Every day of our lives we are besieged by an ever-increasing wave of digital content. Advertising and updates from family, friends, advice from ‘influencers’ or businesses. However frustrating you may feel this bombardment is, the truth of the matter is that billions of people worldwide, yourself included (or you wouldn’t be reading this!) continue to log in and read a tiny fraction of the total content across a range of platforms.
As a business, it could be risky to ignore the larger platforms such as Instagram, Facebook, Twitter and LinkedIn. You can be sure that a large percentage of your target audience is reading something online, somewhere. The trick is to find where your audience is and position yourself there as a voice of authority on a subject, or an expert in a particular area, building a relationship and therefore trust with your customers or future customers.
Large businesses, with budgets to match, may well be investing in ChatBots, AI, VR and other high tech ways of interacting with their customers, in line current buzzwords & trends, but for the majority of small or medium-sized companies, it generally still comes down to an actual real person managing their social media interactions.
But how can YOU harness the almighty power of these media giants to YOUR BENEFIT for exhibitions, trade shows or conferences? Simple – find out where your audience congregates and address your communications to them accordingly. All the platforms provide free analytics to allow you to easily a number of key factors that will distinguish the where, what, when and who of when you should ideally post.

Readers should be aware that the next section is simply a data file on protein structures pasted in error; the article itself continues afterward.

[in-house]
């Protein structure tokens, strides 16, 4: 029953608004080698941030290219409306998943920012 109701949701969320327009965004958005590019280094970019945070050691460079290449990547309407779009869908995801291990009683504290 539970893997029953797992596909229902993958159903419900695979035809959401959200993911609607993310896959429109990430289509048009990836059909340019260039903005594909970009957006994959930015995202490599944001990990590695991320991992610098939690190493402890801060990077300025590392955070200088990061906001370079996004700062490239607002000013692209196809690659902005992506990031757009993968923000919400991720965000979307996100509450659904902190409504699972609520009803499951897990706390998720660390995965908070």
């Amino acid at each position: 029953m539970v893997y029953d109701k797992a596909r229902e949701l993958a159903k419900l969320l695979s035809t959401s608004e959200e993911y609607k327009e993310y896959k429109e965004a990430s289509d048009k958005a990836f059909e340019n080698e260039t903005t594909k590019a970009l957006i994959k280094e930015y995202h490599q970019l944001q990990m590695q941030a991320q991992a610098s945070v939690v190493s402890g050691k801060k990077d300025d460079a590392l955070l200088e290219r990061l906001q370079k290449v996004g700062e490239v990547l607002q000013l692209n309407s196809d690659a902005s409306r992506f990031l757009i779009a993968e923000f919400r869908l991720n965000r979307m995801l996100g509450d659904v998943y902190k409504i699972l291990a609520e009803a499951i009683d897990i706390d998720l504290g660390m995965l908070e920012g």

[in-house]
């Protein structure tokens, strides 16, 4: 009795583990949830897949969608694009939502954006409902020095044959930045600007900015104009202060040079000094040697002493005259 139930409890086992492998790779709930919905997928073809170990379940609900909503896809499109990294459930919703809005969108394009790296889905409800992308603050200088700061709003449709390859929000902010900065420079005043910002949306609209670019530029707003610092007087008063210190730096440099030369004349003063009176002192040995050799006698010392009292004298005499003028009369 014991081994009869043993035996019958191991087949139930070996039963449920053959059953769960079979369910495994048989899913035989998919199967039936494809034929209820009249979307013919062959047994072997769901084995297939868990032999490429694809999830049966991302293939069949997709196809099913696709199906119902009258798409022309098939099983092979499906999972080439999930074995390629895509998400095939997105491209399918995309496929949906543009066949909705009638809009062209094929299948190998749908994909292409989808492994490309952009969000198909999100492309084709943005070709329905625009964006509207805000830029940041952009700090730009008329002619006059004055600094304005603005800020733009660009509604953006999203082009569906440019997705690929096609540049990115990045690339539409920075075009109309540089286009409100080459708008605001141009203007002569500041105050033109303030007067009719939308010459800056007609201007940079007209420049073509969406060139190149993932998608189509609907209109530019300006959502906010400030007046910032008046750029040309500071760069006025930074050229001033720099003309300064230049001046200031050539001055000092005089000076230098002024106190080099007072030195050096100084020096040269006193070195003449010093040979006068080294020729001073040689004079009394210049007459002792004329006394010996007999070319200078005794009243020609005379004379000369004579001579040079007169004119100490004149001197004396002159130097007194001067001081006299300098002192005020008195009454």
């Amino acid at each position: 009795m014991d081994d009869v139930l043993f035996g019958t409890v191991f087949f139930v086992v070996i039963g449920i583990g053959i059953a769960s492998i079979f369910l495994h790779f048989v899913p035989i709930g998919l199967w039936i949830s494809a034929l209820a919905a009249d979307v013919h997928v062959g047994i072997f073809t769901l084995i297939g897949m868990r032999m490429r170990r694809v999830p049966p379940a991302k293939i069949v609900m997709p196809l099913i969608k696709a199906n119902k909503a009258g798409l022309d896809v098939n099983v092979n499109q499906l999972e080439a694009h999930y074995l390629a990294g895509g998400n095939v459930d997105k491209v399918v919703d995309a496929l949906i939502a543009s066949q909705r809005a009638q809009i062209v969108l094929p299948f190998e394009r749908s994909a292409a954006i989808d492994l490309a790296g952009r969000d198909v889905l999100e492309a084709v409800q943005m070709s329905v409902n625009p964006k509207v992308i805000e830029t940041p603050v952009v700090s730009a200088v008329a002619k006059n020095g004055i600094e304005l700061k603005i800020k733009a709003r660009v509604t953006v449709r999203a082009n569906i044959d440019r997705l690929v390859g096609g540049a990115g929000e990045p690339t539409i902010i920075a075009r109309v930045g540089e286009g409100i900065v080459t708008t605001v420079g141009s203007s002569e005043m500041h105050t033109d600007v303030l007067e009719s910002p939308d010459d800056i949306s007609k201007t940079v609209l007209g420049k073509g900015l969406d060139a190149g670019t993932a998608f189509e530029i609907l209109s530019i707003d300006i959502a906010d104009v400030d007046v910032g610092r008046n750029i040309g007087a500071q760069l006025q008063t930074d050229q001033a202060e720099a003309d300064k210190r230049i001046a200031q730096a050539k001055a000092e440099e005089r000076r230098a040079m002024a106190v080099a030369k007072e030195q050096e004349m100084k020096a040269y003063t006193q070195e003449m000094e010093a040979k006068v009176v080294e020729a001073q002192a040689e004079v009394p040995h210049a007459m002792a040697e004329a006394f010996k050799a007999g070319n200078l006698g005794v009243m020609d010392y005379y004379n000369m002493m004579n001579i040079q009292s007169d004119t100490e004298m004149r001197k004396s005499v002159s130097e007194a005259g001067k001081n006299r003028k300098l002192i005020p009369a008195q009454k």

Find the voice which suits your brand and the messages you wish to portray & be consistent
-Post on the right days
If your audience is not online over the weekend, keep your posts until the working week or vice versa
-Post at the right time of day
-Research your # hashtags
Find the show, the venue, any themes for the event…and use them on all your posts
-Follow customers, suppliers & competitors
Gain an overview of the market you are operating in, and what activity your competitors are engaged in
-Talk to people & interact
It is ‘social’ media after all!
Who uses Social Media?
With its famously short attention span, Twitter is fast & furious and more popular with a younger audience. Find the right time of day to talk to the largest possible audience and repeat it often in slightly different ways of possible to cast a wide net. The Twitter analytics function will help you quickly identify the key times of the day. With 13.6 million users in the UK alone, ignore it at your peril.
Twitter is great for exhibitions and shows. Show off pictures of your stand, your staff, your products in action – but make sure you tag the show, the venue even the location. The idea is to make sure that your post and your images appear in as many timelines as possible. The immediacy of Twitter works well as often people are checking it whilst on the go while travelling to or maybe even at the show itself. Why not encourage them to take some pictures & tag YOU in it?
It can be really useful to build awareness of an upcoming show to a potential audience. Use it to invite people to your stand, let them know where to find you, what they can look forward to when they do find you. Anything you can think of to build their anticipation. Again, #show and #venue on every post – there will be people looking for that show, you want your company to pop up every time someone does!
A lot of businesses continue to use Twitter to engage customers and make announcements. People are willing to interact with brands in a relaxed way via Twitter.
If you are exhibiting at a show, you should consider building a pre-show, during-show and post-show strategy around on Twitter.